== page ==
Lake, Robson In Tight GOP Primary For Governor In Arizona

Voters In 5 States Head To The Polls Tuesday

Former news anchor Kari Lake and development attorney Karrin Taylor Robson are separated by a slim margin in the contentious race for governor.

Arizona Republicans were deciding Tuesday between a well-known former news anchor and a development attorney in the race for governor of a crucial battleground state.

Former President Donald Trump backed Kari Lake, who walked away from her nearly three-decade career in television news and embraced his lies about the 2020 election. She faced Karrin Taylor Robson, who was backed by prominent Republicans around the country looking to push their party to move on from Trump.

The race was too early to call, with Lake and Robson separated by a slim margin.

As the midterm primary season enters its final stretch this month, the Arizona races are poised to provide important clues about the GOP’s direction. Victories by Trump-backed candidates could provide the former president with allies who hold sway over the administration of elections as he considers another bid for the White House in 2024. Defeats, however, might suggest openness in the party to a different path forward.

The former president endorsed and campaigned for a slate of contenders who support his falsehoods, including Lake, who says she would have refused to certify President Joe Biden’s narrow Arizona victory. Robson said the GOP should focus on the future despite an election she called “unfair.”

In the race to oversee elections as Arizona secretary of state, Trump also backed a state lawmaker who was at the U.S. Capitol on Jan. 6 and claims the former president was cheated out of victory.

The election is playing out on one of the biggest midterm primary nights of the year — one that had some warning signs for Republicans.

In Kansas, voters rejected a state constitutional amendment that would have allowed the Legislature to restrict or ban abortion. They were the first voters to weigh in on abortion rights since the U.S. Supreme Court revoked the constitutional right to terminate a pregnancy.

The rejection in a conservative state is a sign of potential energy for Democrats, who hope the anger at the court’s abortion ruling will overcome inflation concerns and President Joe Biden’s flagging popularity.

But the contests are especially salient in Arizona, a longtime Republican stronghold that has become more favorable to Democrats in recent years because of explosive growth in and around Phoenix. The primary and the fall election will provide insight into whether President Biden’s success here in 2020 was a onetime event or the onset of a long-term shift away from the GOP.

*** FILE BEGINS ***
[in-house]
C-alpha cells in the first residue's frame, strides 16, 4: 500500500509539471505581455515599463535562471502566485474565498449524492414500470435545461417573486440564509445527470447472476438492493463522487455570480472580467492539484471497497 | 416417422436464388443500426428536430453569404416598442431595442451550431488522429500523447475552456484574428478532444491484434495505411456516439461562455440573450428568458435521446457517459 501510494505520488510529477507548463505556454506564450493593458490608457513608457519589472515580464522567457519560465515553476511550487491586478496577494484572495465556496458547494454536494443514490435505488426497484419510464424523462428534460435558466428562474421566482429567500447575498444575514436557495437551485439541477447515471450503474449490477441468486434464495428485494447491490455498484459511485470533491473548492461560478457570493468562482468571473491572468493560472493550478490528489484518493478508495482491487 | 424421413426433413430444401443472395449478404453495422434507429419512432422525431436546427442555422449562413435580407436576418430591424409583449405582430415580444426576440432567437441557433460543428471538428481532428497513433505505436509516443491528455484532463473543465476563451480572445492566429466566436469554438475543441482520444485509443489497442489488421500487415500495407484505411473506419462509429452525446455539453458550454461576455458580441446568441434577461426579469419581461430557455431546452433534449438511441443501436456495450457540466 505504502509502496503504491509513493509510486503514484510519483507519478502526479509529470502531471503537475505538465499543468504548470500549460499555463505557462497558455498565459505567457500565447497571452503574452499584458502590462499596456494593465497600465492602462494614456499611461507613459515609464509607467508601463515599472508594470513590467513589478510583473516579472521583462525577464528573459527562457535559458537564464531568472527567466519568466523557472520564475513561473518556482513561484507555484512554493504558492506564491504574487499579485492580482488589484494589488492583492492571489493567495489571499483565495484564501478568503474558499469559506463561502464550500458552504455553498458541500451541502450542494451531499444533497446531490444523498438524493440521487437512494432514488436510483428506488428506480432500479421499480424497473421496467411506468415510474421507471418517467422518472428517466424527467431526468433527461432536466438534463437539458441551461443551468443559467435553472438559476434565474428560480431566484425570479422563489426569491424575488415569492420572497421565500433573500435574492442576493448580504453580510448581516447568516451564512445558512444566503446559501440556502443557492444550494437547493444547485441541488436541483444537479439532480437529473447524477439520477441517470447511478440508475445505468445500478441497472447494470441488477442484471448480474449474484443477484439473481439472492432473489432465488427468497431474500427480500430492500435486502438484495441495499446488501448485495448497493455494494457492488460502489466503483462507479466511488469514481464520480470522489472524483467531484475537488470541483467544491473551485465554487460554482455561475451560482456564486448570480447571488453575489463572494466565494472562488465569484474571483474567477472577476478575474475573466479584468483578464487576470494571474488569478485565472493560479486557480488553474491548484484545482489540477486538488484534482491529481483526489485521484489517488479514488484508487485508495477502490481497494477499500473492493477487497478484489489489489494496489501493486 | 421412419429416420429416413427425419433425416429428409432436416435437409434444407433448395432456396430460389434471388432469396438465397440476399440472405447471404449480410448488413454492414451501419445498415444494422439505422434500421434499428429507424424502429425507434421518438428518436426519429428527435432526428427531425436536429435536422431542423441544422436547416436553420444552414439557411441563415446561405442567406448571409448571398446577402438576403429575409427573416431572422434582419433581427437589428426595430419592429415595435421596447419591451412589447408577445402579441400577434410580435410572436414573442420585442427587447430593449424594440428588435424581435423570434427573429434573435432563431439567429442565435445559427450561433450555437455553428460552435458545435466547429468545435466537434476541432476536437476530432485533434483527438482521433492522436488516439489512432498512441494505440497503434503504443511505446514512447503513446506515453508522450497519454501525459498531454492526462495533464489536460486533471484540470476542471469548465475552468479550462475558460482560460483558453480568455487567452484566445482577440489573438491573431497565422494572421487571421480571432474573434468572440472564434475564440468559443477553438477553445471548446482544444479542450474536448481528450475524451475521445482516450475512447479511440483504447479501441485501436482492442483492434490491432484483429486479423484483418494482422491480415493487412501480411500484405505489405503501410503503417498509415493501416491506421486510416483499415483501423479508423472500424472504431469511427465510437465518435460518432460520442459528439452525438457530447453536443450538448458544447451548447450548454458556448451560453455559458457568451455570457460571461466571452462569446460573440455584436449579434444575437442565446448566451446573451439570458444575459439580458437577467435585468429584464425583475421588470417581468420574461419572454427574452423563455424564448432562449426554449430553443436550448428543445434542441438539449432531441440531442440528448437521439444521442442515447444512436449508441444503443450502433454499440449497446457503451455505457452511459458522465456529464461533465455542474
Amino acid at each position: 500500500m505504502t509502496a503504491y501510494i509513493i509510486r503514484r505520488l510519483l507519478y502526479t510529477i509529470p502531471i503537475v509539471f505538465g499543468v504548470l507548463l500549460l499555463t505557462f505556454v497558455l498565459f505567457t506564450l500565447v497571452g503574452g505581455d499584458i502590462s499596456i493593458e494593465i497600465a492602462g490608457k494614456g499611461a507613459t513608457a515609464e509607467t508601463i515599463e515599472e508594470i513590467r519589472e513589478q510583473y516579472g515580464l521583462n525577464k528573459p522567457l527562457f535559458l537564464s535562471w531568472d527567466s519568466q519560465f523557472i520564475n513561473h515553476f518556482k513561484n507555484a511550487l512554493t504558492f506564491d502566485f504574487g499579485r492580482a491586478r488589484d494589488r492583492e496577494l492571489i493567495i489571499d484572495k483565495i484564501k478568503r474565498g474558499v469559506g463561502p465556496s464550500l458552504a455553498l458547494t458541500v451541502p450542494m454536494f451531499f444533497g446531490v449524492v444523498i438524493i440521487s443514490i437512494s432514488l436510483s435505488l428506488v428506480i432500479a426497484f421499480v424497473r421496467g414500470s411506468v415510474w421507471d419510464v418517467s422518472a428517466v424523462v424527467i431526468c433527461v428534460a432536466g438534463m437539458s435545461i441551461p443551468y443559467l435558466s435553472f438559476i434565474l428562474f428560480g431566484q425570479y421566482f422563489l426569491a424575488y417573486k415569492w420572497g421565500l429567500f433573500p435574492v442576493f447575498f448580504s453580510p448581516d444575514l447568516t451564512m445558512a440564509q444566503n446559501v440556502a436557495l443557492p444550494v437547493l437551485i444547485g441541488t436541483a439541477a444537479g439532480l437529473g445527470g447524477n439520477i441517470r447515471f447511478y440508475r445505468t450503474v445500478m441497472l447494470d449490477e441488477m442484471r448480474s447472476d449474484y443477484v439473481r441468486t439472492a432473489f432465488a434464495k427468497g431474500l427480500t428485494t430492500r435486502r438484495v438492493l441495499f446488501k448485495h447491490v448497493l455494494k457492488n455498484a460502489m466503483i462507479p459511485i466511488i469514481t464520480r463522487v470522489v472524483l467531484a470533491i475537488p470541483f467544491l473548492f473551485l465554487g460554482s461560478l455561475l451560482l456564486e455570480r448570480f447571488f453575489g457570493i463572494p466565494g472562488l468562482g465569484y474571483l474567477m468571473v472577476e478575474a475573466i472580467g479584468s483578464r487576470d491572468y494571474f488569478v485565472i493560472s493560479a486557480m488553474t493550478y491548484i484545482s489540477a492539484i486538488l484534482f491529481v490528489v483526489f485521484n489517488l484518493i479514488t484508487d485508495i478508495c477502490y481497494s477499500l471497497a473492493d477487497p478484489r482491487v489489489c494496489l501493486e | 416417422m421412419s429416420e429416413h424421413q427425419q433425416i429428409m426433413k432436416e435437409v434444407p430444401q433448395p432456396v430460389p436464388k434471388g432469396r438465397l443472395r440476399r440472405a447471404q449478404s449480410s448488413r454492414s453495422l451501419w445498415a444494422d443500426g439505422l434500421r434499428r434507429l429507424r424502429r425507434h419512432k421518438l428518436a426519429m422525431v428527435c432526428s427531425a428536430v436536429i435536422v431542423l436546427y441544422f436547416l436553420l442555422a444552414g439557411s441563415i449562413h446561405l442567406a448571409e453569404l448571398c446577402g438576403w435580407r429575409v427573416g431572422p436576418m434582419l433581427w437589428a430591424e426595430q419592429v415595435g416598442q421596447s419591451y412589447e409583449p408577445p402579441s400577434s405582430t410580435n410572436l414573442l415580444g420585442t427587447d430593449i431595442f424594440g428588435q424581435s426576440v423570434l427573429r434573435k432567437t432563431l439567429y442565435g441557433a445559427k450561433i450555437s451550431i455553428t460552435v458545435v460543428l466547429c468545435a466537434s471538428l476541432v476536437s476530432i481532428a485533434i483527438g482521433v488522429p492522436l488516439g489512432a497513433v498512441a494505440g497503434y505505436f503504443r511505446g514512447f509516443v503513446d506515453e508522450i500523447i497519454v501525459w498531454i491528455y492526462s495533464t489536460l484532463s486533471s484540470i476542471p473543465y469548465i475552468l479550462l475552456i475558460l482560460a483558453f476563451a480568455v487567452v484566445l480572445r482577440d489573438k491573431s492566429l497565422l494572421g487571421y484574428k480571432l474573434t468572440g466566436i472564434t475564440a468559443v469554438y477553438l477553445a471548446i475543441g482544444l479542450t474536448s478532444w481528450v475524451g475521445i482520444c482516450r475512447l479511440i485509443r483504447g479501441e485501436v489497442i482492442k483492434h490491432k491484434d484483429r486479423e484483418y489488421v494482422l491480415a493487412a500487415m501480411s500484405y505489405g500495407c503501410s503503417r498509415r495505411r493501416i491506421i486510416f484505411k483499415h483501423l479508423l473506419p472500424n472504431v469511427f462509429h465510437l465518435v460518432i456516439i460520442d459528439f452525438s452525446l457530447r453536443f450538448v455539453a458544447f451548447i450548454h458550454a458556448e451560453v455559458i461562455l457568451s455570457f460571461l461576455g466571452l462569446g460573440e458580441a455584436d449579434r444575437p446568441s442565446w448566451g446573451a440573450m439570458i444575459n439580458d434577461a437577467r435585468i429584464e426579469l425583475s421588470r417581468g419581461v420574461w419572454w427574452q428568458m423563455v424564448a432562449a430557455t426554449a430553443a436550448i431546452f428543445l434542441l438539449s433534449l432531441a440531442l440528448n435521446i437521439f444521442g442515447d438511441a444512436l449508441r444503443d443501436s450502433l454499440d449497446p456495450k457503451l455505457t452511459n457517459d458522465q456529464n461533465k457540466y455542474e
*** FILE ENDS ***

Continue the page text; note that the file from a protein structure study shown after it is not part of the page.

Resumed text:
Lake is well known in much of the state after anchoring the evening news in Phoenix for more than two decades. She ran as a fierce critic of the mainstream media, which she says is unfair to Republicans, and other enemies of Trump’s Make America Great Again movement, including the late Sen. John McCain’s family.

A vocal supporter of Trump’s election lies, Lake said her campaign was “already detecting some stealing going on” in her own race, but she repeatedly refused to provide any evidence for the claim.

Robson, whose housing developer husband is one of the state’s richest men, is mostly self-financing her campaign. The GOP establishment, growing increasingly comfortable creating distance from Trump, rallied around her over the past month with a series of endorsements from Ducey, former New Jersey Gov. Chris Christie and former Vice President Mike Pence.

The groundswell of establishment support for Robson drew national scrutiny to the race for what it says about the GOP base ahead of the crucial presidential primary in two years.

Robson is running a largely old-school Republican campaign focused on cutting taxes and regulations, securing the border and advancing school choice. She has also emphasized Lake’s prior support for Democrats, including a $350 contribution to the last Democratic president.

On the Democratic side, Secretary of State Katie Hobbs defeated Marco Lopez, a former mayor of Nogales and border enforcement official during Obama’s administration.

As Arizona’s top elections official, Hobbs endeared herself to Democrats with an impassioned defense of the integrity of the 2020 election, a stance that has drawn death threats. However, she’s been weighed down by a discrimination case won by a Black policy adviser from Hobbs’ time in the Legislature.

The Republican race for Arizona secretary of state was won by Mark Finchem, a Trump-backed candidate who was at the Capitol on Jan. 6, 2021. His competition included Shawnna Bolick, a state lawmaker who has pushed for legislation allowing the Legislature to overturn the will of the voters and decide which candidate gets the state’s 11 electoral votes for president. The GOP establishment rallied around advertising executive Beau Lane, who says there were no widespread problems with the 2020 election.

Republican state House Speaker Rusty Bowers, who gave testimony to the House Jan. 6 committee about Trump’s pressure campaign following the 2020 election, was defeated by a Trump-backed challenger in his bid to move up to the state Senate.

Additional reporting by The Associated Press.

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